Another approach called a delta-sigma ADC (sometimes called sigma-delta) is more popular in modern sound cards. In its simplest form this is just a comparator (recall our 1-bit ADC) that compares the input signal to the output of an analog filter that acts to integrate the output of what is essentially a 1-bit DAC:

Assume that we start with both the input and the comparator output at 0. If we then apply a positive voltage to the input, the output of the comparator will go high. Ignoring the "Sync" function for a moment, this high output will be applied to the low-pass filter and start to charge up its capacitor. But as soon as the capacitor charges up past the new input voltage, the comparator output will switch low and begin discharging the capacitor... and when it falls below the input, the comparator will switch high again, and the cycle repeats.

So when the input voltage is constant, the comparator just switches continually high and low at a rapid rate. Whenever there is a change in the input, there will be a brief interval where the comparator will stay high or low for a while until the capacitor reaches the new input voltage, then the comparator will resume its constant oscillation. The voltage on the capacitor will track the input voltage, with a slight lag and/or overshoot imposed by the filter and switching operation.

Note that we could apply the comparator output to a second, identical filter and its capacitor voltage would exactly match the voltage on the first... which tracks the input. So the comparator output is essentially a 1-bit digital version of the analog input, but it can have very high resolution because any instantaneous value is encoded by the whole history of the high-speed data stream.

The digital data stream is not yet in a particularly useful form. The first thing it needs is the Sync function, which only allows output changes at specific times according to pulses from a high-speed digital "clock" input. This gives the output stream an orderly timing structure that allows it to be dealt with by high-speed computer functions, which can convert it down to a standard sample rate and a standard binary encoding scheme.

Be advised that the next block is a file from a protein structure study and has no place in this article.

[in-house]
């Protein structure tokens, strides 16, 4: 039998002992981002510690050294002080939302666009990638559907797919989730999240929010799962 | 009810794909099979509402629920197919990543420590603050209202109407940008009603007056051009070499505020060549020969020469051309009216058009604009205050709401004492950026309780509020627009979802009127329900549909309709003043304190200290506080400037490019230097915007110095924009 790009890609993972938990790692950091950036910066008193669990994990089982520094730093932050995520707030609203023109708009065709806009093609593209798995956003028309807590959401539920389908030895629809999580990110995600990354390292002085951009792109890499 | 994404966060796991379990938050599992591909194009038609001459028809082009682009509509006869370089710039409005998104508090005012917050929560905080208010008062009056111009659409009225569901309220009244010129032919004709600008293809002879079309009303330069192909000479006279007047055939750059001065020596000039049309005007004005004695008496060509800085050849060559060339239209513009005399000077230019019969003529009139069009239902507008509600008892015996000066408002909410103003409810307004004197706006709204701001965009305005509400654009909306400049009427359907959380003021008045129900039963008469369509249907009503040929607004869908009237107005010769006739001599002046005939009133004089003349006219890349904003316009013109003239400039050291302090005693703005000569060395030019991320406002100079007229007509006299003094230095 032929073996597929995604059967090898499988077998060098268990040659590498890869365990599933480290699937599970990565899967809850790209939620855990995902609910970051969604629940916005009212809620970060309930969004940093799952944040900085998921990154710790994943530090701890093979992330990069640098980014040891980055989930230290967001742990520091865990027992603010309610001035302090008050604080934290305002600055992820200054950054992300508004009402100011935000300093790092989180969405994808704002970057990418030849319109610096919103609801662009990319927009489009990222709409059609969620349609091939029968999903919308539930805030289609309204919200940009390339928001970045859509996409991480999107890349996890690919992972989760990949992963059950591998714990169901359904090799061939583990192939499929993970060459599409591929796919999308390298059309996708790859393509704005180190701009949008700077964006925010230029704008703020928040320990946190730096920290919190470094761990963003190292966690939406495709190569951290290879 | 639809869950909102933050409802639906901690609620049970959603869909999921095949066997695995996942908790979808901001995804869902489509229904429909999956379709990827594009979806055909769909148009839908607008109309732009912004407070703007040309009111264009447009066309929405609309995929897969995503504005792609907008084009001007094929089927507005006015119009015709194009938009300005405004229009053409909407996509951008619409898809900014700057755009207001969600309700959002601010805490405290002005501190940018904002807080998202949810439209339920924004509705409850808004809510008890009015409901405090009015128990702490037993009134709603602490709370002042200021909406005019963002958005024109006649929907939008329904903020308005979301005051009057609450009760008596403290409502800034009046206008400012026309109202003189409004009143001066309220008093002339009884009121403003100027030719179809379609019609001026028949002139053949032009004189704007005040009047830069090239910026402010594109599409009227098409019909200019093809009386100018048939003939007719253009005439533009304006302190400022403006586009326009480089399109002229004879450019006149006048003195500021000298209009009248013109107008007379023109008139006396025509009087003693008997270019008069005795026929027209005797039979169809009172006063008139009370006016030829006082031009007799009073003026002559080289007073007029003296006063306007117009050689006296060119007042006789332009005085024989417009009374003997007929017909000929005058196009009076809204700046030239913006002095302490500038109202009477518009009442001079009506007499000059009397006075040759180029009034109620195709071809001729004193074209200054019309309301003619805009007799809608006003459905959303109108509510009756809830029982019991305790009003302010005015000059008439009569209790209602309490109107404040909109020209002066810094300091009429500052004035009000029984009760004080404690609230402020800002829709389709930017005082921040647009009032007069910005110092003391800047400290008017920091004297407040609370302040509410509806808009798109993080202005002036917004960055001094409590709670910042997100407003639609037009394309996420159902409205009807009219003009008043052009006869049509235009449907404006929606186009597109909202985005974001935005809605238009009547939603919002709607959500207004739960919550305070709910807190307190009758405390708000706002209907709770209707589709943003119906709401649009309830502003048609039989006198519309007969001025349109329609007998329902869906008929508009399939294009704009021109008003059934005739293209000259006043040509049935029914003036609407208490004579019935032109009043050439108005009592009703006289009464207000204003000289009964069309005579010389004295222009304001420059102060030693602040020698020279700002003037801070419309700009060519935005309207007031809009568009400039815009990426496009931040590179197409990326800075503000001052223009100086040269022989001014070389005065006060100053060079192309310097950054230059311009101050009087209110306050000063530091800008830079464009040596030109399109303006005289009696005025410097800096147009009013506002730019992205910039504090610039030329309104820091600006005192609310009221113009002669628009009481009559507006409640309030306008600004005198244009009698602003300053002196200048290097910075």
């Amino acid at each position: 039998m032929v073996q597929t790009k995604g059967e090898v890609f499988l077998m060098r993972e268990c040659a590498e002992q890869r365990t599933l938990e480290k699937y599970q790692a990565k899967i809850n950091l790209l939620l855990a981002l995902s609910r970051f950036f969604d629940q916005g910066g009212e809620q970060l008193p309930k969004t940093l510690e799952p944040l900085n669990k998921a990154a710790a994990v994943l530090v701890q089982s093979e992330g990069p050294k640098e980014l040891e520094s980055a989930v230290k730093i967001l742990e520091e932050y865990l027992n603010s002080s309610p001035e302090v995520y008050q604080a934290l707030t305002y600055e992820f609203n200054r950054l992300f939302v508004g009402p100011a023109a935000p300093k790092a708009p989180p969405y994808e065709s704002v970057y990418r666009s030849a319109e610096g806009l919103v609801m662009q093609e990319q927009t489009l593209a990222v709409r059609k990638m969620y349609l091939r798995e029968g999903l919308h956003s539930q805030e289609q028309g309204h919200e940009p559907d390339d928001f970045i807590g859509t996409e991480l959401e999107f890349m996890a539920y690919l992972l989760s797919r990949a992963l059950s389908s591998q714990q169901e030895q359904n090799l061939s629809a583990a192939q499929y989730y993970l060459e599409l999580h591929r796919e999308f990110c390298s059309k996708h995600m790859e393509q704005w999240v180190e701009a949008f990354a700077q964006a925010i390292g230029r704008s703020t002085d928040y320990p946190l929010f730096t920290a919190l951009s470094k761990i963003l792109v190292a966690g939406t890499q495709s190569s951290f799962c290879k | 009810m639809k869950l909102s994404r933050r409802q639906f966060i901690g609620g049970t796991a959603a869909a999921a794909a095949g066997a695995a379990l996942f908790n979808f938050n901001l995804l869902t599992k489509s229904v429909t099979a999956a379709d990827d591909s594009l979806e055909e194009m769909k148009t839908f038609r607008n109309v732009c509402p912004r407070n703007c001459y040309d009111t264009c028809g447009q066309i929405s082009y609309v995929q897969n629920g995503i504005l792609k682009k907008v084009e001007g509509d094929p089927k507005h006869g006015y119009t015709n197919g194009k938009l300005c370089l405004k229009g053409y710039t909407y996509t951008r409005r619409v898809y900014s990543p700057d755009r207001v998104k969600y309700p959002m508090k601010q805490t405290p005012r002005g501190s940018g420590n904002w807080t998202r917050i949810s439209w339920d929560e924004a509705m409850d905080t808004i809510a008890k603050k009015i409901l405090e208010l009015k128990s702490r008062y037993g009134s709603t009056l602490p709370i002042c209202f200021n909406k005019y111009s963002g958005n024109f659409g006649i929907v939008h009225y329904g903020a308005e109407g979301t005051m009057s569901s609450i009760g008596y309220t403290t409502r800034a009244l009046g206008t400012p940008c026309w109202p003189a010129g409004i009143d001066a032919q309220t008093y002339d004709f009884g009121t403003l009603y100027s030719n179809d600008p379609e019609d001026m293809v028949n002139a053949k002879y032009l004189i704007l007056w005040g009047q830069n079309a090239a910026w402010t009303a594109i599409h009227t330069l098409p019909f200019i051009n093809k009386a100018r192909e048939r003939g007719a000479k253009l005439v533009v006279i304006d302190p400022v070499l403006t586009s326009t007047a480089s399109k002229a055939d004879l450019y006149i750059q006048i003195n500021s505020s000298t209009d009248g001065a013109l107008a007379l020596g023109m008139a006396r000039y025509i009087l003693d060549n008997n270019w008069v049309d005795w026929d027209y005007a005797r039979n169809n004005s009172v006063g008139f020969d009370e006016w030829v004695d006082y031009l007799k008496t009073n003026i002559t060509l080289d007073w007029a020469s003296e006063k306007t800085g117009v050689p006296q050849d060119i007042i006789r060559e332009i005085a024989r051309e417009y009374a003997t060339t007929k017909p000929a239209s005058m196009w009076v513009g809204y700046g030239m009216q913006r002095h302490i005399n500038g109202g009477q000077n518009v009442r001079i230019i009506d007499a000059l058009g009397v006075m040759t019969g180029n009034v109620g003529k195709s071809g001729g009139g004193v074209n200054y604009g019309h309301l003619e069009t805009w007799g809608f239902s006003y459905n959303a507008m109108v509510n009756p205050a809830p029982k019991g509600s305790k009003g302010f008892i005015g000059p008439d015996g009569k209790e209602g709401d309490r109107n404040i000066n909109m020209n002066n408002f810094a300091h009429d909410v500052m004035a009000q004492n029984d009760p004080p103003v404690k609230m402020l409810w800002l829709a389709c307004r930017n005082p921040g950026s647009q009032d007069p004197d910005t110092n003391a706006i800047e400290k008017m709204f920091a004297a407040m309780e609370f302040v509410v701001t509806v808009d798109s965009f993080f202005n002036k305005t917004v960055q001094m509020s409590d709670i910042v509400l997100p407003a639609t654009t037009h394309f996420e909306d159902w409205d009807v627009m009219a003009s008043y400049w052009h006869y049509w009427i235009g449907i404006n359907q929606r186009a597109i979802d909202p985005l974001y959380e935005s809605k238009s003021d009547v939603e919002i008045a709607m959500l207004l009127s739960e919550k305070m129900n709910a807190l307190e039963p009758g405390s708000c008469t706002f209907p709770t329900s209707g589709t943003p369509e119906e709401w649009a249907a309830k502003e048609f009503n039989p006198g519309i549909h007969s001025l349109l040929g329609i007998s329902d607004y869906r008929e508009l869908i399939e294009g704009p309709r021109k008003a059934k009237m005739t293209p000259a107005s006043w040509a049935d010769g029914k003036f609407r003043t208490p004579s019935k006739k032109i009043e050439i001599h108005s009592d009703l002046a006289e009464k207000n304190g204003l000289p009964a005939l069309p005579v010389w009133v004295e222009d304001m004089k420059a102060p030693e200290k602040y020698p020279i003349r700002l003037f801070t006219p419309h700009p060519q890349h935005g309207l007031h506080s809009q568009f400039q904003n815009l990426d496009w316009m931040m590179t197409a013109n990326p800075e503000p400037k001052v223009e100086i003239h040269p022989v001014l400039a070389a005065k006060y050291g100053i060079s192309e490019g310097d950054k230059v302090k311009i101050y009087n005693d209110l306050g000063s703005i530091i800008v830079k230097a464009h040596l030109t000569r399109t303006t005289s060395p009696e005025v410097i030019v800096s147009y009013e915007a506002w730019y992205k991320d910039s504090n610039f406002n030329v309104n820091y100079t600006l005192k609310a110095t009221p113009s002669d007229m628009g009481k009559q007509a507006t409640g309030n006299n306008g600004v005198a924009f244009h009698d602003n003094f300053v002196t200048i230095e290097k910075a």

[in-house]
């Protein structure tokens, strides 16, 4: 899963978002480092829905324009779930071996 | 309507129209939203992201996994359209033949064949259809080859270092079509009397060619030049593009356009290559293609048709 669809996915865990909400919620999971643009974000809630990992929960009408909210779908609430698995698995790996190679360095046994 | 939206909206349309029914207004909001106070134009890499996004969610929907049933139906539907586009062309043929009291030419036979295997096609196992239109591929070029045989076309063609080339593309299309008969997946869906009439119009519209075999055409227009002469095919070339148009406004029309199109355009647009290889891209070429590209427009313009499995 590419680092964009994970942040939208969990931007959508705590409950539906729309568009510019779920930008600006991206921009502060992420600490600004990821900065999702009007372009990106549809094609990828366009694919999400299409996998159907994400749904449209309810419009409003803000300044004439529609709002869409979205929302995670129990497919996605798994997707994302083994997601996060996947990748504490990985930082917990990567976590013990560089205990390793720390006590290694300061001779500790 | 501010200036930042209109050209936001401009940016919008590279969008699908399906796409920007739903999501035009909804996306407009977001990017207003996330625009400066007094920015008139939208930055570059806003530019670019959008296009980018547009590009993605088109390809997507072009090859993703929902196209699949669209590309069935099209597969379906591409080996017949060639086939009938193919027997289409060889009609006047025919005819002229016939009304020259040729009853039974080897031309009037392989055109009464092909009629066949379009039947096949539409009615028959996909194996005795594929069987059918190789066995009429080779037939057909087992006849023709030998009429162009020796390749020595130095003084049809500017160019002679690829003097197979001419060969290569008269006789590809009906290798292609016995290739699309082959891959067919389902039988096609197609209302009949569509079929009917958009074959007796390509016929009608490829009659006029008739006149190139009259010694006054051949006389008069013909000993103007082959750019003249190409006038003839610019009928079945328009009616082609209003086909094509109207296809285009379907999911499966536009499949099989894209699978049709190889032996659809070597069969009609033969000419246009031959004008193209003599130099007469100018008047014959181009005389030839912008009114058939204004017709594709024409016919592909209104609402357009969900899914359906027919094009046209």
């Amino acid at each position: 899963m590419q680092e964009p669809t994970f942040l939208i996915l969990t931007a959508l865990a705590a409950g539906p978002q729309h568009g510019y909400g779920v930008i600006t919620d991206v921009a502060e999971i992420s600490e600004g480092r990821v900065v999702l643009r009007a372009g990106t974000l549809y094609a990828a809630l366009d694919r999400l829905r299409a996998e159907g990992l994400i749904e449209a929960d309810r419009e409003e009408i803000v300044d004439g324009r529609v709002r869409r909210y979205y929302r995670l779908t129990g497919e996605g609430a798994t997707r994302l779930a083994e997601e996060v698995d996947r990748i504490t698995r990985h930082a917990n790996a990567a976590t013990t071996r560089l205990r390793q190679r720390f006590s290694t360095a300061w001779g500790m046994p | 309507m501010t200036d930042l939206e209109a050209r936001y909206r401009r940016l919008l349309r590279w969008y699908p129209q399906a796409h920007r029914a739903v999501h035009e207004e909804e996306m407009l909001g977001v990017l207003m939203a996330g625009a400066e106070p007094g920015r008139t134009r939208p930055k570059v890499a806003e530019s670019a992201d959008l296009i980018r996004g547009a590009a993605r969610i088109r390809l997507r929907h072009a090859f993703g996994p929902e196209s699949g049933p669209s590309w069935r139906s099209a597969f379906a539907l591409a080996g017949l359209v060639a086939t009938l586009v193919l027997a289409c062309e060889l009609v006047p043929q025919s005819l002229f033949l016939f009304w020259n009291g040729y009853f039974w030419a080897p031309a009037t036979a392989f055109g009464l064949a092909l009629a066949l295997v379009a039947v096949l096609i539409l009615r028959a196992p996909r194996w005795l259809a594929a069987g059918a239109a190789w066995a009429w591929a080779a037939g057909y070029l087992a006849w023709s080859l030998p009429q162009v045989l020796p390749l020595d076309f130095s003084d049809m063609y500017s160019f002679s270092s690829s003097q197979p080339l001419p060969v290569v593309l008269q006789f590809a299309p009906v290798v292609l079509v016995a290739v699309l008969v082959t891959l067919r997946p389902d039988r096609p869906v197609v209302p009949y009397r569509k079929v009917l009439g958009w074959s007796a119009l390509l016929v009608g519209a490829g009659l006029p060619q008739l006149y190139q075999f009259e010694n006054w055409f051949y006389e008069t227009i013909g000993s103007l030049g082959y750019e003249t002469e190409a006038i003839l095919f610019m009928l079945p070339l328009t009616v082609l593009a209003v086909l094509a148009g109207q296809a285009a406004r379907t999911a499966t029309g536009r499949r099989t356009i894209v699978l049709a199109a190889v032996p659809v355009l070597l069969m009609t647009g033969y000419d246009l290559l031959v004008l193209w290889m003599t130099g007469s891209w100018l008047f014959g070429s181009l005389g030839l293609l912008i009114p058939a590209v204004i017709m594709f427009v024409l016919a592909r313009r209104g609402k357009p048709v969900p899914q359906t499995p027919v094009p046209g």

This overall system still has a problem: With a large, abrupt step change in the input, the capacitor may take a while to reach the new level. The output stream will respond to the step by going high while the capacitor charges up... the best it can do. If the capacitor and resistor are made smaller to give faster charging, then with a constant input level there might be a noticeable sawtooth on the output due to "hunting" around the comparator threshold.

These problems (and other, more subtle effects) are dealt with by fancier logic in the Sync function and a fancier filter. One result is that the capacitor is charged faster when the comparator output stays constant for a while, indicating it is trying to reach a new level. Then when the comparator output resumes swithching off and on again, the charge rate is reduced to give a smoother output.

Unlike flash or successsive approximation ADCs, the delta-sigma ADC does not depend upon precision matching of multiple resistors for accuracy or resolution. Designers have a lot of control over the ultimate bit resolution and dynamic range, by changes in the digital processing. The ADC can be optimized especially for audio work, where our ears are very sensitive to noise during quiet passages, but very insensitive to soft sounds during loud passages.

Another big advantage of the delta-sigma ADC is that the anti-alias filter can be much better. Because the initial sample rate is so high, in the hundreds of kilohertz to megahertz range, the Nyquist frequency will be far removed from the region of the input signals. A simple analog filter is all this type of ADC may need ahead of its input, since the real work of anti-aliasing comes during digital conversion to the lower rate. By then the signal is already in digital form, so a very sharp digital filter can be employed right in the ADC chip as part of the rate conversion process.

Since delta-sigma converters look at the history of the input, they are not usually suitable for multiplexing, where one converter is used to acquire data from multiple independent channels by switching them one at a time to the ADC input in rotation. There must be a separate delta-sigma ADC for each input channel. That's why lab-type acquisition boards typically use successive approximation converters, since they usually need to handle 16 or more input channels.